The road to Bullet Tree was indeed clear, and the taxi man no local buses at that time of day dropped us off near the river. He was gone before we had time to take in the scene
Both banks had the flattened vegetation left after water has receded, and on the far side, the restaurant and cabañas were soggy-looking and draped with mats and other bits and pieces out to dry. The so-called falls were completely covered with a raging mass of water, nothing particularly beautiful or picturesque, but at least no one was harmed. Disappointed, we had no alternatives to make our way back to San Ignacio. Another communal taxi passed great scheme that, we should do it in the UK and we were soon back in the market place. Scouring our guide book, we suddenly recalled that one of the ones listed was recommended by the man from Fyffes bananas who gave us a lift up to San Antonio a few weeks ago. It was full, as a big concert was happening at the Cahal Pech site that evening, and the owner recommended another near by. Soon we had a room, very different to our Trek Stop the evening before.
The following day dawned brightly too. We had had a pleasant afternoon and evening roaming the town and its side streets, enjoying the names of drinking holes such as Fiya Wata, and despite odd bursts of noise, were not too disturbed by the concert overnight. We decided to take advantage of the perfect walking weather, and head off towards Belize City, and just pick up a bus when we had had too much. Eight glorious miles of trekking through the countryside, enjoying the space, the hills and forests, the flats and marshes, and all the wild life and cattle along the way, we eventually came to Georgeville and the bus stop. A small shop provided deliciously cold liquid, and then we had a very long wait as full bus after full bus went by. Beginning to know how the buses work, we decided to start walking again, and to stop somewhere where we could be easily seen and where we were alone. If too many people are waiting at a stop and the bus is very full, the driver does not stop. But for the odd one or two, he may. And he did! The people we were sitting with were not on the bus when we eventually got on.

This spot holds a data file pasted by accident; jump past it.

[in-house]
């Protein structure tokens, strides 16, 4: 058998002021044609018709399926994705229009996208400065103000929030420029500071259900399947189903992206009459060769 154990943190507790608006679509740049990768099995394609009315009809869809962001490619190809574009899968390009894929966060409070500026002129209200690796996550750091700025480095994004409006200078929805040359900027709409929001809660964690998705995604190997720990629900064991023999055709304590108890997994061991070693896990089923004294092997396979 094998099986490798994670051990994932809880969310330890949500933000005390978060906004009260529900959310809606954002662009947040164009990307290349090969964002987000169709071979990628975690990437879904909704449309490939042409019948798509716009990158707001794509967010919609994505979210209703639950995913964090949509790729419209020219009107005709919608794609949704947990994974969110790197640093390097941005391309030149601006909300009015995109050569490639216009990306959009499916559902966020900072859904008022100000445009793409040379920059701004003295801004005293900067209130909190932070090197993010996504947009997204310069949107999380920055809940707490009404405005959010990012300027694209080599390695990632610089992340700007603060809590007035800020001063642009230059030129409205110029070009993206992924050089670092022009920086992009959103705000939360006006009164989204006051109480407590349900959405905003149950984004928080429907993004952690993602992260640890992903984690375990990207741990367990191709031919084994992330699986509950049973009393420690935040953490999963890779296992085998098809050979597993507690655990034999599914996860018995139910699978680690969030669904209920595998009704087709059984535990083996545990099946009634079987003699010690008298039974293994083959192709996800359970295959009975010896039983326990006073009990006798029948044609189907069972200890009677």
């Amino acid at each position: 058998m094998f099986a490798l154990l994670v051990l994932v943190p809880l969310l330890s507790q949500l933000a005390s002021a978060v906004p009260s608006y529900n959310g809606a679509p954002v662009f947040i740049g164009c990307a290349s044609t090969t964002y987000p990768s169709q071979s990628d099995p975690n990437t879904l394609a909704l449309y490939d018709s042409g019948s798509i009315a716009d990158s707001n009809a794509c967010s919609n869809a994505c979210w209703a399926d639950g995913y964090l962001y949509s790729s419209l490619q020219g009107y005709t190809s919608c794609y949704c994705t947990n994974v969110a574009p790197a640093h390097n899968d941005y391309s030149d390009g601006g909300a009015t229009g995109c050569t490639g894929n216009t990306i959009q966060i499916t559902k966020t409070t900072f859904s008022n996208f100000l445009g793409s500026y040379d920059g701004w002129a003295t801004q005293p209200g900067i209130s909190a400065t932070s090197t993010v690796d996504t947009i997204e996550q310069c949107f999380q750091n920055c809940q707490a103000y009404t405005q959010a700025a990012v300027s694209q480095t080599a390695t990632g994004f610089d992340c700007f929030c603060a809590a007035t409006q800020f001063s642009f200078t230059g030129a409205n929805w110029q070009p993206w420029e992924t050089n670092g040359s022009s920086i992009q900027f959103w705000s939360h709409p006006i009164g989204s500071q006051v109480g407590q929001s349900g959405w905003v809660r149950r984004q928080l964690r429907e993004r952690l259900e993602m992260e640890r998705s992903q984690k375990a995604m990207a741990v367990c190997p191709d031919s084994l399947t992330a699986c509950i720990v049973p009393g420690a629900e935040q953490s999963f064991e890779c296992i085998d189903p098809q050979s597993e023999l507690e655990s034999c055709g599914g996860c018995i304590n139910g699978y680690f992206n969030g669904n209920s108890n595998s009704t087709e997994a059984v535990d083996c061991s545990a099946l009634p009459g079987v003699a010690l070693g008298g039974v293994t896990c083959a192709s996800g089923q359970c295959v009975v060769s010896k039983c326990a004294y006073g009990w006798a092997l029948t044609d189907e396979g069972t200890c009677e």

We arrived back in BC very contented after a weekend of perfect walking weather in very pleasant countryside. I was golden, Conor lobster pink!